Diffusion of Climate Action Simulation in Germany
Climate Action Simulation uses interactive role-playing to engage people across the political divide on climate issues and motivate them to act.
Call to Action
Traditional climate change communication has focused on one-way dissemination of insights by climate change researchers. Typically, these experts would inform educational institutions, media representatives, corporate leaders, and politicians about their research and expect them to want to learn more about the topic and change their behavior. But, as John Sterman from MIT Sloan stresses, “research shows that showing people research doesn’t work.” We thus developed the simulation-based role play Climate Action Simulation in a joint effort between the NGO Climate Interactive, the MIT Sloan Sustainability Initiative, the Climate Change Initiative of University of Massachusetts Lowell, and ESB Business School.
In a worldwide study on a similar simulation’s impact, involving more than 2,000 participants from high schools, corporations, and government, we show that such interactive role-playing games increase the sense of urgency, the desire to learn more, and the intention to act—even across diverse political beliefs.
In the Climate Action Simulation, participants are enabled to learn for themselves about climate change science, the processes of the international climate negotiations led by the United Nations, different viewpoints in these negotiations, and possible policy initiatives on how to tackle the climate crisis. Whereas traditional climate change communication often projects a disastrous future, many participants in the Climate Action Simulation leave the simulation with hope and a positive feeling that we can still create a sustainable and thriving future for all on our planet.
In the Climate Action Simulation, participants take on roles as delegates of global stakeholder groups—including renewable and conventional energy, industry and commerce, agriculture and forestry, government, and climate activism—in a fictitious climate summit hosted by the United Nations. The goal of the summit is to limit global warming well below 35.6 degrees Farenheit (2 degrees Celsius) until 2100. A facilitator takes on the role of the U.N. secretary general and welcomes the delegations. Participants are briefed about their delegations’ positions and about the latest climate science. They then negotiate which policies and actions they would or would not implement for tackling the climate crisis. After negotiations, the delegations’ representatives present their group’s position and their pledges in a plenary talk.
The pledges are entered into the En-ROADS climate energy simulation model—a transparent and freely available computer model developed by Climate Interactive and the MIT Sloan Sustainability Initiative. It is used by actual policymakers and corporate leaders, which enhances the realistic feel of the game. Participants immediately experience the impact of their pledges on the climate-energy system, and thus on temperature increase until 2100, enabling them to further explore the system. Typically, pledges fall short in the first round of negotiations and participants must continue to negotiate with each other until they have reached the climate goal. The session is followed by an intensive debrief.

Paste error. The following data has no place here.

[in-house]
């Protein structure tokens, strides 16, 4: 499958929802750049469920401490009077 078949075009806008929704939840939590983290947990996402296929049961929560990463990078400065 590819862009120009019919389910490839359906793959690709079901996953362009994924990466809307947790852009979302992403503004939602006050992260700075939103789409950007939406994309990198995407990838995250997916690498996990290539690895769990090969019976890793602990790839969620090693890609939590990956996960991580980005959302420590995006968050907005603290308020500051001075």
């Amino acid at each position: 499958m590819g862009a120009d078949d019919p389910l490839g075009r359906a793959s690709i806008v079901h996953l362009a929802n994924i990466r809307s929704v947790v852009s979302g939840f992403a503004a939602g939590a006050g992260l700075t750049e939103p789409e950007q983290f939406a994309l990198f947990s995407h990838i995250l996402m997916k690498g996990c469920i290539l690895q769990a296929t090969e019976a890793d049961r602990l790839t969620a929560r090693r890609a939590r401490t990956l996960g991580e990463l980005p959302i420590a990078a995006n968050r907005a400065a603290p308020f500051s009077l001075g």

From a learning impact perspective, more than 81 percent of the participants in our simulations have stated that they are more motivated to act against climate change. En-ROADS enables them to test their understanding of the climate-energy system, to change assumptions in the model according to their mental models, and to learn for themselves—without somebody telling them what to do.
The innovation has also had a broader impact on society through its diffusion model. In total, more than 85,000 people in nearly 100 countries have participated in the Climate Action Simulation (launched December 2019) and its predecessor, the World Climate Simulation (launched November 2015).
We see it as our task to diffuse the two simulations in the German educational system, at both high school and university levels. We collaborate with the Ministries of the Environment and of Education of the State of Baden-Württemberg and the leading Klett Publishing Group for continued diffusion. Translations of game materials exist for the World Climate Simulation, and we are currently work on translation of materials for the Climate Action Simulation. The Klett Publishing Group will include the games in its upcoming geography book for 11th graders.